Domestic Service Remembered and Performed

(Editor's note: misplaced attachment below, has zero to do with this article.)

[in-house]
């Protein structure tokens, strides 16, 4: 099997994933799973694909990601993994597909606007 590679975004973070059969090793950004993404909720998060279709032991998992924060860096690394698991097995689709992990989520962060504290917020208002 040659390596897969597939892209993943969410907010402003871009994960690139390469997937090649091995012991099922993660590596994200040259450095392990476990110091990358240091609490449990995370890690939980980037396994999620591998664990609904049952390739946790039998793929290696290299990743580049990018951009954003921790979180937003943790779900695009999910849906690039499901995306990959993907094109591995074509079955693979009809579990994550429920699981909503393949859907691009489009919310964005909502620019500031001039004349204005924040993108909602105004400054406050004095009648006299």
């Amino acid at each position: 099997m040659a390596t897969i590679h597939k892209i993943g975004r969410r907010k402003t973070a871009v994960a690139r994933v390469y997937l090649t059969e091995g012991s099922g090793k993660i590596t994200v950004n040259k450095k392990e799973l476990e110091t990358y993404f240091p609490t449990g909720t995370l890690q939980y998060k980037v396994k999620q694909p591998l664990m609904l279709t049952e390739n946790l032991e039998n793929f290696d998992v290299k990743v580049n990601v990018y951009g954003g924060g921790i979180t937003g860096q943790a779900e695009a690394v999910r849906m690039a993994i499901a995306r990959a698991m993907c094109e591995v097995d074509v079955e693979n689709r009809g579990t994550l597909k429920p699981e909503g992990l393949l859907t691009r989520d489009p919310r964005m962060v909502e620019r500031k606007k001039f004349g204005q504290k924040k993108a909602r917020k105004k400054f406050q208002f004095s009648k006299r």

This chapter investigates the late-twentieth-century popular memory of domestic service, and suggests the multiple ways in which service mediates the past for British audiences. It illustrates both past certainties of belonging and exploitation and inequality. It asks how we come to remember service at particular moments. Two major areas of memory are explored; first, the televisual depictions of service within situation comedies, dramas, feature films, and reality television, and second, the heritage performances within British ‘great house’ properties. Drawing on interviews with curators and interpreters of these settings, as well as the popular responses to television and cinema, the chapter argues for the positive role that the re-enactments of service can make to popular audiences, while remaining critical of its perceived lack of connection with late-twentieth-century employment of domestic workers, and its inability to represent the very widespread phenomenon of middle-class servant-keeping.
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